RFR JDK-8011200 (was 7143928) : (coll) Optimize for Empty ArrayList and HashMap

Remi Forax forax at univ-mlv.fr
Thu Apr 11 22:03:40 UTC 2013

On 04/11/2013 01:33 AM, Vitaly Davidovich wrote:
> The null check jumps should be taken care of by branch prediction; as 
> long as they're predictable, penalty on OOO CPU is minimal.  So modern 
> CPUs don't like mispredicted branches I'd say, not just any jump.

yes :)

> On Apr 10, 2013 7:23 PM, "Remi Forax" <forax at univ-mlv.fr 
> <mailto:forax at univ-mlv.fr>> wrote:
>     On 04/10/2013 11:26 PM, Martin Buchholz wrote:
>         I'm willing to accept John as an authority on hotspot
>         optimization.
>         I'm surprised that null checks aren't more close to free in
>         part because
>         recent jsr166 code has been introducing more explicit null checks,
>         sometimes in code where the reference being checked is "known"
>         not to be
>         null.
>         Martin
>     null check that are never null are free when the interpreter has
>     never (or rarely) sees a null
>     at a specific callsite because in that case, the JIT doesn't
>     generate a null check and
>     let the CPU/MMU do a fault (the VM has a signal handler to be able
>     to come back from death :)
>     If you set a field to null, the profiler will see the null and
>     will not use this optimization,
>     that why in this case, it's better to have an empty array instead
>     of null.
>     BTW, the nullcheck in assembler cost you almost nothing anyway but
>     the jump
>     associated with it has a cost. Modern CPUs do not like to jump.
>     Rémi
>         On Wed, Apr 10, 2013 at 11:12 AM, Mike Duigou
>         <mike.duigou at oracle.com <mailto:mike.duigou at oracle.com>>wrote:
>             On Apr 9 2013, at 19:56 , Martin Buchholz wrote:
>             The use of an empty array rather than null was suggested
>             by John Rose who
>             said:
>             I recommend an empty array rather than null as a sentinel
>             value for two
>             reasons:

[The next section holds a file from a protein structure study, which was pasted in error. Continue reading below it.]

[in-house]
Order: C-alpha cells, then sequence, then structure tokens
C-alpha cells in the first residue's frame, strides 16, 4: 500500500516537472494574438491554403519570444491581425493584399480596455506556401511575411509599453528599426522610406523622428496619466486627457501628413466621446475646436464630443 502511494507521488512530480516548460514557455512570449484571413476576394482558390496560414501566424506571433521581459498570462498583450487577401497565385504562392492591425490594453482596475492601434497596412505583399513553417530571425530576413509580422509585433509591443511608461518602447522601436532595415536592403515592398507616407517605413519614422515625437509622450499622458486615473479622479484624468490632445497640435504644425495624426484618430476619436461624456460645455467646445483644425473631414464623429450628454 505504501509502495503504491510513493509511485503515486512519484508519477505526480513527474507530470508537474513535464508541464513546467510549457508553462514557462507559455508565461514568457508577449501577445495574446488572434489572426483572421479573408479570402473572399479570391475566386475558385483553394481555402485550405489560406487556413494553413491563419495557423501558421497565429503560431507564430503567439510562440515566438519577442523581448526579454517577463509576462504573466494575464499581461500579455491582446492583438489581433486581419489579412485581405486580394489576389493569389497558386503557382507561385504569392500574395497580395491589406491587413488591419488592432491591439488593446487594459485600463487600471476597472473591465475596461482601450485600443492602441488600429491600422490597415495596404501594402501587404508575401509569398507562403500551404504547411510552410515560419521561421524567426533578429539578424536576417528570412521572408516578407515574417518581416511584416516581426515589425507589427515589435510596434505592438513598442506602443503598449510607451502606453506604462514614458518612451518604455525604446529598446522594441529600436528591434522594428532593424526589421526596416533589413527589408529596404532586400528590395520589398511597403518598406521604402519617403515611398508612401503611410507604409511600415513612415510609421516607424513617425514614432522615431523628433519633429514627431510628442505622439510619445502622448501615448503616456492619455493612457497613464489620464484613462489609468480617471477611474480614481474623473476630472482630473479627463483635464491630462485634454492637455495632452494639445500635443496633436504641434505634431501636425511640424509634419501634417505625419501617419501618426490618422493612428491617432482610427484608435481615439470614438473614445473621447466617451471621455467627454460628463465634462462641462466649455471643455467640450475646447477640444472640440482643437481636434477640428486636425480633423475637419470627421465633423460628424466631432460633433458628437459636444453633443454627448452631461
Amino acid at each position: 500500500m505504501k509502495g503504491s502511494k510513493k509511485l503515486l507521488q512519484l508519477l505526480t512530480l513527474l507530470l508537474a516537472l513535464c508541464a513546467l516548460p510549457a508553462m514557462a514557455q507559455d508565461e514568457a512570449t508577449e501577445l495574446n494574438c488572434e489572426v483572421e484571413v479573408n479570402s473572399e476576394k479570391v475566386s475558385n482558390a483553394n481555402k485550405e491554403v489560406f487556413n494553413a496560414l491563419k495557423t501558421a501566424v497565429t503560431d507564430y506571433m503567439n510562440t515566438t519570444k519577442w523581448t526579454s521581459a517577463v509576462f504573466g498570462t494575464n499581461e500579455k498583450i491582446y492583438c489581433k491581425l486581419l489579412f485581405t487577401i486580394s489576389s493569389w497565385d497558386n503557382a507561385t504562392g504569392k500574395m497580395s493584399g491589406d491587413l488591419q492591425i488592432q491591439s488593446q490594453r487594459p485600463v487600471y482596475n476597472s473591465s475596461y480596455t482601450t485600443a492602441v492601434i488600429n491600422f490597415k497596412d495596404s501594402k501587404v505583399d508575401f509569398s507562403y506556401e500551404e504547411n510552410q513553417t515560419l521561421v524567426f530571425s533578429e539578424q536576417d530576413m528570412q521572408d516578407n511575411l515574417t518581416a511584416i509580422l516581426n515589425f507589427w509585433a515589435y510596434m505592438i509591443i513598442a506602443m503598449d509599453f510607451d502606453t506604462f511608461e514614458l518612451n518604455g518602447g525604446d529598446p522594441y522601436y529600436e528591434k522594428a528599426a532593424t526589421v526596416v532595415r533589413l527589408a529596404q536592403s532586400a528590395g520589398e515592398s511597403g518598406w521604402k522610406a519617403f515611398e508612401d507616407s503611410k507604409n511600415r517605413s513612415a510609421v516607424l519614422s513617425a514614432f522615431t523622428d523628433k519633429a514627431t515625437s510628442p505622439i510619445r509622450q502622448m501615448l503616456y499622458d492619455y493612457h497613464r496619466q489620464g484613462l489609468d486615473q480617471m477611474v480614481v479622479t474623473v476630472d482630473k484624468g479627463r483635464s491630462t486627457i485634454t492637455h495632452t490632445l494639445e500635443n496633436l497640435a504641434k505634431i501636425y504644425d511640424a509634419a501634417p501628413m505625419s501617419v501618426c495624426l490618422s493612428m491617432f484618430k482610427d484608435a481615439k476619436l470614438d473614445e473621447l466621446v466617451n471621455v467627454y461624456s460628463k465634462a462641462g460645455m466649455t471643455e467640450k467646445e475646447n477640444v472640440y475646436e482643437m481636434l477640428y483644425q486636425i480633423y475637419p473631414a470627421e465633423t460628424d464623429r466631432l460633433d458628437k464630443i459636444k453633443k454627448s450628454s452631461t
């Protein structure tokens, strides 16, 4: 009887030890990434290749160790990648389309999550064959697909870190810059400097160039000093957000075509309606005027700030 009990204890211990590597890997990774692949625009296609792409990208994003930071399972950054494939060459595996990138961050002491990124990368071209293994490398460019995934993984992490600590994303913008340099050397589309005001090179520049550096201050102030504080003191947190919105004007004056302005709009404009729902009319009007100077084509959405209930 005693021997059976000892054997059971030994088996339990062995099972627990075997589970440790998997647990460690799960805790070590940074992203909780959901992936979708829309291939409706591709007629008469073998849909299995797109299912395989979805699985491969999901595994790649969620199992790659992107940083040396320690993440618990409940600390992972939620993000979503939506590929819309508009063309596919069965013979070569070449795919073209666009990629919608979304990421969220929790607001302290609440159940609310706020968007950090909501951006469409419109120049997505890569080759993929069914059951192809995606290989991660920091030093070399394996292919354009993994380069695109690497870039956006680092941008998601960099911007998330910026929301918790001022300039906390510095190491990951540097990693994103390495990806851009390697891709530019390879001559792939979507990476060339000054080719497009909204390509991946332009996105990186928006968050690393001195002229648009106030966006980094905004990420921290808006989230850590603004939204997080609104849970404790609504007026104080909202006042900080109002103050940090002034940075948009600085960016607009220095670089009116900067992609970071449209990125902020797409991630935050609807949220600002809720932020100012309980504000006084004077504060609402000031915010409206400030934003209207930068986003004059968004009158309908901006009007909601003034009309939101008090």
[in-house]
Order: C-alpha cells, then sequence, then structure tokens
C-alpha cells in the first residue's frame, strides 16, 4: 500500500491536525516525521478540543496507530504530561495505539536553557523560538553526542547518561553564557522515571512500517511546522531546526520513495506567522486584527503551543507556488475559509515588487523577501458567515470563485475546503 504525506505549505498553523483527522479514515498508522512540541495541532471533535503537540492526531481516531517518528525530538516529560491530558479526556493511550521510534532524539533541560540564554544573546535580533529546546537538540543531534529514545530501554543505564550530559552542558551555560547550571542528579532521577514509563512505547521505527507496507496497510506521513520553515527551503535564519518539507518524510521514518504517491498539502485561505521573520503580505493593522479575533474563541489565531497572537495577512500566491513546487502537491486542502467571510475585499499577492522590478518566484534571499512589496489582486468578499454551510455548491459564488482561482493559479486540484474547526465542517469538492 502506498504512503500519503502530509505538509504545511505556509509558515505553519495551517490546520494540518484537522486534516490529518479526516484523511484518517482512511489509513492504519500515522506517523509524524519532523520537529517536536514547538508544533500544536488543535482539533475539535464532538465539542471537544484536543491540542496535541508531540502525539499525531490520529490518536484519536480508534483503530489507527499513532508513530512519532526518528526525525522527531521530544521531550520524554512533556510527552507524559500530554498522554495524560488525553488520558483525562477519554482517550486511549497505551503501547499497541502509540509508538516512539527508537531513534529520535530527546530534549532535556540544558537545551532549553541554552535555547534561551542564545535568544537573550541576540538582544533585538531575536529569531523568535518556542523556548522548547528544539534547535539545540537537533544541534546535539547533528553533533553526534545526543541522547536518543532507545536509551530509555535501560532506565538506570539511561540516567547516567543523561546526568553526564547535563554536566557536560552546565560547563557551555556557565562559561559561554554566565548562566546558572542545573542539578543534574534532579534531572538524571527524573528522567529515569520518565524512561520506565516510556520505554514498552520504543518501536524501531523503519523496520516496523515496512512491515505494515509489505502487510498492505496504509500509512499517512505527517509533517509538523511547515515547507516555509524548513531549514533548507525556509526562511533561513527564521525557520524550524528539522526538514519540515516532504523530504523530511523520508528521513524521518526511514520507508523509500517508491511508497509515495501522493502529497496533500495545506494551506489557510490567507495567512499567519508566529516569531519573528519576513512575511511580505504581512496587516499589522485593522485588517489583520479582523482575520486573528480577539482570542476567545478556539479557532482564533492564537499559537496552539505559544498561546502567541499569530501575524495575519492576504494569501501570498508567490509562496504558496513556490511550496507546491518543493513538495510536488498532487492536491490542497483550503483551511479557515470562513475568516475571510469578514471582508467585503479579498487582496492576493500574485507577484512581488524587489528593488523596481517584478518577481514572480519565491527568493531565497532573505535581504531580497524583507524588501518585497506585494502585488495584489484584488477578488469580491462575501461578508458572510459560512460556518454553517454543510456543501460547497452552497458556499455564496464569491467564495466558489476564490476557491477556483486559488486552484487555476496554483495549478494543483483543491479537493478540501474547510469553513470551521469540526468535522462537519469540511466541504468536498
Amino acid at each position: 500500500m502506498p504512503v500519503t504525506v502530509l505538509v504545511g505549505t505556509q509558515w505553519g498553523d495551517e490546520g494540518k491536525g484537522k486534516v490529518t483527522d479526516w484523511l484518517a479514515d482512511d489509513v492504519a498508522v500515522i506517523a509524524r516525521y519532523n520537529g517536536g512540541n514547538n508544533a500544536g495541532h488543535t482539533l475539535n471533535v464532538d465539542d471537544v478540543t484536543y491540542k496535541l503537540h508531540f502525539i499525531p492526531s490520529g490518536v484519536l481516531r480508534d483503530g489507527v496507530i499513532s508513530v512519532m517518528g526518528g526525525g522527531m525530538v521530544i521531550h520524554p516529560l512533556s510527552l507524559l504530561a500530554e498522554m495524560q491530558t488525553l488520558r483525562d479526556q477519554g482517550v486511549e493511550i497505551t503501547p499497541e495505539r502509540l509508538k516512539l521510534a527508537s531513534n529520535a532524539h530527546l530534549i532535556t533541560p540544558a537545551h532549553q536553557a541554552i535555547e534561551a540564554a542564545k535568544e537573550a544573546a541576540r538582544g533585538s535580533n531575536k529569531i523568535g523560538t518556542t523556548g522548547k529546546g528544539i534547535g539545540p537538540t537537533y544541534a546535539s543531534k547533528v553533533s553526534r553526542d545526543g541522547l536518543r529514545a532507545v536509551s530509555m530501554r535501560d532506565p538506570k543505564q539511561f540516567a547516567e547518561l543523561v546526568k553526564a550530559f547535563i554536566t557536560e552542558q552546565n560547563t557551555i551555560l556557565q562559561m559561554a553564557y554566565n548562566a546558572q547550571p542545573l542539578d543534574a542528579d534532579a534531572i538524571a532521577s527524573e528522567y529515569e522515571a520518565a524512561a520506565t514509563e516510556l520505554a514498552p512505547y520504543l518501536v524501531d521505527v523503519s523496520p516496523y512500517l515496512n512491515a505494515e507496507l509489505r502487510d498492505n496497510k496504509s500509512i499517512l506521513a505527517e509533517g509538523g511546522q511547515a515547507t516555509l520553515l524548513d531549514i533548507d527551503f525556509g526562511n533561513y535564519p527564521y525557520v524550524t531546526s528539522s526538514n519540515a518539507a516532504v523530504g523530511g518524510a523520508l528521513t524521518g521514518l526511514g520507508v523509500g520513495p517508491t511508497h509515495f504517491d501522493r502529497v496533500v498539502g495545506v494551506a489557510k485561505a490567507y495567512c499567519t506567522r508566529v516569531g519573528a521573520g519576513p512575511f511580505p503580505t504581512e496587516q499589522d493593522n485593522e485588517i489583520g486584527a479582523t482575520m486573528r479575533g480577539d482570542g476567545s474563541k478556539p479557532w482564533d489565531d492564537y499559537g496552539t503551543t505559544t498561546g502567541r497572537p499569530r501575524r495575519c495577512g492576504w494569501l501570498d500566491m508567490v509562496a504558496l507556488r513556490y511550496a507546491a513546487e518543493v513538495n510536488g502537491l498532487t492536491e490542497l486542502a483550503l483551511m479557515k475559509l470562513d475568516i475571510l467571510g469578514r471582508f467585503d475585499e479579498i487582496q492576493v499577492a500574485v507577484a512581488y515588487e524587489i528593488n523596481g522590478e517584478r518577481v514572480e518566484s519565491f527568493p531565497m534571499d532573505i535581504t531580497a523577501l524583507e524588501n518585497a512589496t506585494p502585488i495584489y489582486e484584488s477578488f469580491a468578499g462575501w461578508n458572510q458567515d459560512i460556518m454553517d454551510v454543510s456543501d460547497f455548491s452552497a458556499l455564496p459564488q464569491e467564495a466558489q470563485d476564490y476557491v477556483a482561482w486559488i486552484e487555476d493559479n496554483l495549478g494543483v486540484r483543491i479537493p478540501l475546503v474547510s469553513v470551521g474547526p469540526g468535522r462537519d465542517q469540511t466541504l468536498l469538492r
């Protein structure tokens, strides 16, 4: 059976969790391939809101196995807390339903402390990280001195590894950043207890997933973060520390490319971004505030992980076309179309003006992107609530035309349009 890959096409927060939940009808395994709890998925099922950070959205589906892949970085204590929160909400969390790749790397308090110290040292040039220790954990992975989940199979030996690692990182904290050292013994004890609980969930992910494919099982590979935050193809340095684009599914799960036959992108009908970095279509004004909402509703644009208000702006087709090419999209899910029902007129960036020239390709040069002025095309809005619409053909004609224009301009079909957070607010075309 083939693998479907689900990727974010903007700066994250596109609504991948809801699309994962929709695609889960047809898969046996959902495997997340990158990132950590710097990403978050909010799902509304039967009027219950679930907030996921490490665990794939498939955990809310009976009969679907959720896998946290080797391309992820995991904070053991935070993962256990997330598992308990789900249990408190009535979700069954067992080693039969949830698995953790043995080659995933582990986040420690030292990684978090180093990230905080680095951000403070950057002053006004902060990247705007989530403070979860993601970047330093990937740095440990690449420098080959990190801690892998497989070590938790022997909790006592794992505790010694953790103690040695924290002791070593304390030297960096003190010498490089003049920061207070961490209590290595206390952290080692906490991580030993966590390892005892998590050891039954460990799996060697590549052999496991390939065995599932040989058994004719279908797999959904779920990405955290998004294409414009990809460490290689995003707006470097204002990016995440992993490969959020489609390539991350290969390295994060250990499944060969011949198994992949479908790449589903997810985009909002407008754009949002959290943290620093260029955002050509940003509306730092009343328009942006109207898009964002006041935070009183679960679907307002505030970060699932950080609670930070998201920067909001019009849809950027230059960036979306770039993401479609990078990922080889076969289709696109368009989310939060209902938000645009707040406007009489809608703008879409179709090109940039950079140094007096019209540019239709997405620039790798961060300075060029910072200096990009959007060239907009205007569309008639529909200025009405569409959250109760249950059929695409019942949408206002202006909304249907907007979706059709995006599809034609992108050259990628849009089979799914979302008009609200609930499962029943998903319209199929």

>             1. The JVM prefers to merge null checks into load or store
>             instructions
>             (so-called "implicit null checks") because it removes an
>             explicit branch.
>             But it only does so if the probability of nulls is zero or
>             very low. But
>             using null as a sentinel for common states (e.g., empty
>             collection) defeats
>             this optimization.
>             2. For power-of-two sized structures (HashMap) we can
>             optimize away an
>             array range check in the presence of a zero-length check.
>             Since most uses of a variable-sized collection load and
>             test the array
>             length, the sentinel check can easily be overloaded onto
>             this test. If null
>             is not used, then the (safety-mandated) null check is
>             (usually) merged into
>             the load of the length. If the table is
>             power-of-two-sized, then only the
>             zero check remains, and the array range check may be
>             removed. This is
>             thought to be the best code for a frequent load from a
>             possibly-empty
>             collection.
>             Mike asked, "what about empty collection?" This is a
>             reasonable thing to
>             use, but it has a cost. The JVM uses inline caches and
>             type profiles to
>             simplify its optimized code; these techniques "win" when
>             at a given use
>             point (individual call to Map.get, for example) there is
>             only one class
>             present, even if the interface is totally general. (This
>             is the so-called
>             "monomorphic" case.) If the application uses (say) only
>             HashMaps for both
>             empty and non-empty maps, then this optimization can win
>             big. It can be
>             broken, on the other hand, if the application begins to
>             use one other type
>             for some other case (such as empty maps). In these cases,
>             it is better to
>             overload the "am I empty?" test on some other loaded
>             value, such as a null
>             or (better) an array length.
>             Mike

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